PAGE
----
L.M. Montgomery wrote what I consider to be the happiest books of all time. When I read Anne (of Green Gables and other lovely places – 8 books in all), life tastes better. This is all the more mind-blowing to me when I read her journals and see the real person behind the books, the real person with sometimes years of more unhappiness than not (that is, if our journals tell the whole story – which they don’t). Of course, you can also see in her journals the ability to achieve happiness whenever possible. I think it’s from there that she wrote her Anne stories.
Since I love her finished products so much, I thrilled every time they were mentioned in her journals as works in progress. “I did a little spadework on Anne… today,” she would write. I thought I was left to imagine what spadework might be, a gardening metaphor I assumed. I knew it happened in the beginning stages, and I could tell it wasn’t actual writing of the narrative exactly. Turns out, spadework is a thing, “preparatory work for a project or activity,” an online dictionary says, so I don’t actually have to imagine that much.
I’ve never been a spadework kind of person when I write books, but consider me a recent convert. It’s really painful for me to start in on the blank page, trying to make words pretty and turn them into an interesting story. A little spadework goes a long way to get a rough outline together. I’m doing it right now with a book I imagined up in April. It’s not hard at all to face the page each day when all I have to do is plop down ideas and suggestions for the future sentence writer.
What’s so very interesting to me, is that the pieces that make up the current work-in-progress did not exist ten years ago. It can only be written – even the spadework can only exist – because of the life I lived in that time, the decisions I made, and the things that happened to me whether I wanted them to or not.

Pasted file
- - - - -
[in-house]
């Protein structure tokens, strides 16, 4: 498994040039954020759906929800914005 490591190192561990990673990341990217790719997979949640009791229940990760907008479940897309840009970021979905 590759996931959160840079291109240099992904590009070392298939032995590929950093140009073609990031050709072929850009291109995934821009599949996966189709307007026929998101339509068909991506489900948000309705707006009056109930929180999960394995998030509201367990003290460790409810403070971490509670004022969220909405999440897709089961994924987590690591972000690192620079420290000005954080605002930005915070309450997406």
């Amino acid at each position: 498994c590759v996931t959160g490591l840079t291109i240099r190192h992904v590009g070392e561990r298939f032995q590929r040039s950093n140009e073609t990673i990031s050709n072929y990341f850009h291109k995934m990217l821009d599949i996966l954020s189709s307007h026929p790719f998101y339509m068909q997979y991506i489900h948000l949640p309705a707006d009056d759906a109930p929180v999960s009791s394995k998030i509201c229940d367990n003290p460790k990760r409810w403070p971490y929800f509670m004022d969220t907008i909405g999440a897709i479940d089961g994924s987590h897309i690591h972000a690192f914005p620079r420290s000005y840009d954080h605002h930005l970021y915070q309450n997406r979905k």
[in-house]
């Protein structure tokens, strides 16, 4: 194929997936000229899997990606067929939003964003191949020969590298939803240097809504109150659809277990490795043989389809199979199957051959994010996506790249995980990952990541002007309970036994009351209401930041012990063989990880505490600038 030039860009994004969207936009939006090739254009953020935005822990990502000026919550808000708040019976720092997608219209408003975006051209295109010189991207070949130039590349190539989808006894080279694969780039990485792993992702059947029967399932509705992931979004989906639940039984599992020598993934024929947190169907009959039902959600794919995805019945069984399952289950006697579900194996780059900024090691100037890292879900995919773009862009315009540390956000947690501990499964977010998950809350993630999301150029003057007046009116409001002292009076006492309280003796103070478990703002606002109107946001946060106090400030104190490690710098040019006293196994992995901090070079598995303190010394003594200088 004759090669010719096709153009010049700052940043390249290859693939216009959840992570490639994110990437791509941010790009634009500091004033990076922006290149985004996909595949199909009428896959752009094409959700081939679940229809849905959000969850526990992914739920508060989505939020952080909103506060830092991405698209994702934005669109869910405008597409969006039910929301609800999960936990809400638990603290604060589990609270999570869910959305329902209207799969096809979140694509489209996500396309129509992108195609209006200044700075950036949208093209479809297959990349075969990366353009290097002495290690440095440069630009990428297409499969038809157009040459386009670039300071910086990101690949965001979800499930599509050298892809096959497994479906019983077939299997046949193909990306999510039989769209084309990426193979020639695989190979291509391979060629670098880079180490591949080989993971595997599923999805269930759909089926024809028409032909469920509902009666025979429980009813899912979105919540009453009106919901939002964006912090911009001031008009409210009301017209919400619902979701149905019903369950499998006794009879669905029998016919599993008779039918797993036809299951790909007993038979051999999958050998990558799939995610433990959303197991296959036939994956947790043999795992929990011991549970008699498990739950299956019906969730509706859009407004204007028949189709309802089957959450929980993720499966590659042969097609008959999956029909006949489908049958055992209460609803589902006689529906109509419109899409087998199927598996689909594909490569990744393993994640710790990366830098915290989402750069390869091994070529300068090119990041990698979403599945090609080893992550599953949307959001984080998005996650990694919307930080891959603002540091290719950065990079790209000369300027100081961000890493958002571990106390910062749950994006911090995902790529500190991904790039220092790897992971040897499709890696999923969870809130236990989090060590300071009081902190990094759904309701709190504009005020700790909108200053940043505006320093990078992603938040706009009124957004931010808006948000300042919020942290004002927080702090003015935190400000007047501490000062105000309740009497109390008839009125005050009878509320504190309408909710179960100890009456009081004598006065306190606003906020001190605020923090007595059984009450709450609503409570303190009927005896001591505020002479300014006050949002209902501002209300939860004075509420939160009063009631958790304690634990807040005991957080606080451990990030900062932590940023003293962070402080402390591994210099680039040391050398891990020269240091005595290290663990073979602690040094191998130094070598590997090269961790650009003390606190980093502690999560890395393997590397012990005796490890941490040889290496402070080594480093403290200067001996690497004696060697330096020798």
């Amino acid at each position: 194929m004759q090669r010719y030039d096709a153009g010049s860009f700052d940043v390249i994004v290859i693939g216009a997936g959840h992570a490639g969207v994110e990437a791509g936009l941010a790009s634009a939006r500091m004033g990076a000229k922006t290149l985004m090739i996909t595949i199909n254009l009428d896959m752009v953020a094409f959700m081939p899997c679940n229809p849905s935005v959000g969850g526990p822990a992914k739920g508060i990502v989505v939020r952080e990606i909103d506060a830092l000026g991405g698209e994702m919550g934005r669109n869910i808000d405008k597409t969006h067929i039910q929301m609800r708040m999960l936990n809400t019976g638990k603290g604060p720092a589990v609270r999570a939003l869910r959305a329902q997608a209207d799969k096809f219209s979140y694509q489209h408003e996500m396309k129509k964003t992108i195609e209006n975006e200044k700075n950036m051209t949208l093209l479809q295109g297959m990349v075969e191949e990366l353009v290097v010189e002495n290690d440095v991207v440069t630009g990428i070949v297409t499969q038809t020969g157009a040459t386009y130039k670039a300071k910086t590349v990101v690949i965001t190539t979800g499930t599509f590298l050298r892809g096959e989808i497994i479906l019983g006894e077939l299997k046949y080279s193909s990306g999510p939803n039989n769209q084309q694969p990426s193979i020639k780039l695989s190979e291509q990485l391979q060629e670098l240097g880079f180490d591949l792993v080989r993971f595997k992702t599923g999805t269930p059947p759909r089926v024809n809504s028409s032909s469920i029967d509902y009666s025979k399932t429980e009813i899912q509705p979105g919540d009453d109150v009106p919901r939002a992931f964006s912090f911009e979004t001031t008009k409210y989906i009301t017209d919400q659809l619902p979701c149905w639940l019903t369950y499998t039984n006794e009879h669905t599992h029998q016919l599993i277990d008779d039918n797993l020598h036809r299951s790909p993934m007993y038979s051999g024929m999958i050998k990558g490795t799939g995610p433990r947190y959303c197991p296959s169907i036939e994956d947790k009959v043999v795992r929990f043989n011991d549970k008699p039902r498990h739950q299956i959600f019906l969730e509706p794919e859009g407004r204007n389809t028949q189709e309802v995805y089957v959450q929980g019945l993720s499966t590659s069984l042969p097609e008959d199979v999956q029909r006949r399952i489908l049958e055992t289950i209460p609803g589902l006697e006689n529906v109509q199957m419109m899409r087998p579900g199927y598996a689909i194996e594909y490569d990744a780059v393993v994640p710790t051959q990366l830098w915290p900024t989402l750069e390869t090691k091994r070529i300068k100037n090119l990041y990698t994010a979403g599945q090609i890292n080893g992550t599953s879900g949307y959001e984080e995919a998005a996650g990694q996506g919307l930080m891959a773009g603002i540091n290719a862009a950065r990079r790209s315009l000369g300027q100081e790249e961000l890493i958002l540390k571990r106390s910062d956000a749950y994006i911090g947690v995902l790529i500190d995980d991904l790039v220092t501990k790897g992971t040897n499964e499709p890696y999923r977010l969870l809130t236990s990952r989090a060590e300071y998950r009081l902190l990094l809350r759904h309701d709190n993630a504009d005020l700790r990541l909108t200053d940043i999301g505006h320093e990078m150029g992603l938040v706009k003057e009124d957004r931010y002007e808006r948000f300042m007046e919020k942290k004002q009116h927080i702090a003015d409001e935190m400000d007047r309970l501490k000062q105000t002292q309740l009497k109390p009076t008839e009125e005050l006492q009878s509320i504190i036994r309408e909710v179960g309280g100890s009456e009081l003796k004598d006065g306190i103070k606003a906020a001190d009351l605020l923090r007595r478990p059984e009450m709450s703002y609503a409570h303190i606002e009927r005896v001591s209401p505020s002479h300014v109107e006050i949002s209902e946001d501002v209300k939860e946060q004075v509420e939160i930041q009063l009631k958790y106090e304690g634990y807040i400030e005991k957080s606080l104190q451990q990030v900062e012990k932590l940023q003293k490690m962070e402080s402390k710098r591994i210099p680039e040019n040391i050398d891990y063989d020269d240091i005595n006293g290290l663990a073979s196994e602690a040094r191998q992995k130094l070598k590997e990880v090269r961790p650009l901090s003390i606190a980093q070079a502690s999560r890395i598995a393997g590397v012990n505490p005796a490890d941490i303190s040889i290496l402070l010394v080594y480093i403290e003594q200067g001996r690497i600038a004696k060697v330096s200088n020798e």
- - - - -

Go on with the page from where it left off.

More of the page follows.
You see where I’m going, right? It’s all spadework. I read a lot of great authors and bloggers in this world who seem to know exactly how they want to do all the things: spend money, eat food, educate kids, watch TV. And I love their big ideas, and I totally take them in, and I apply them the best that I know. But when my kid strikes out every single time he’s at bat for several games running, and I see him struggling not to cry for the entire half-inning that follows, all my big ideas are mush. I don’t know what to do with that. I don’t know when to let my children be and when to rescue. I don’t know when to tell them to be tough already and when to swoop them up and be the one place in all the world that never hurts them.
I don’t know whether to stay in a day job or take a risk for the dream. I don’t know how much money to spend on me when there are so many other places to give it. I don’t know whether to cut my hair since I was involuntarily bald once and sort of never want to cut it again. I can’t decide what I believe about public education in America or how in the world to fight against the parts that could maybe work better. I am walking around, making decisions on a daily basis, completely unprepared, still in the philosophical spadework stage for all projects and activities that are already happening.
Life is happening, People. You’re in the story you’re telling. All we can do is keep up with the spadework as we go. Try to find our mission statement, do our best to keep to our big ideas, and have a little faith that trying is the thing as much as finishing will be.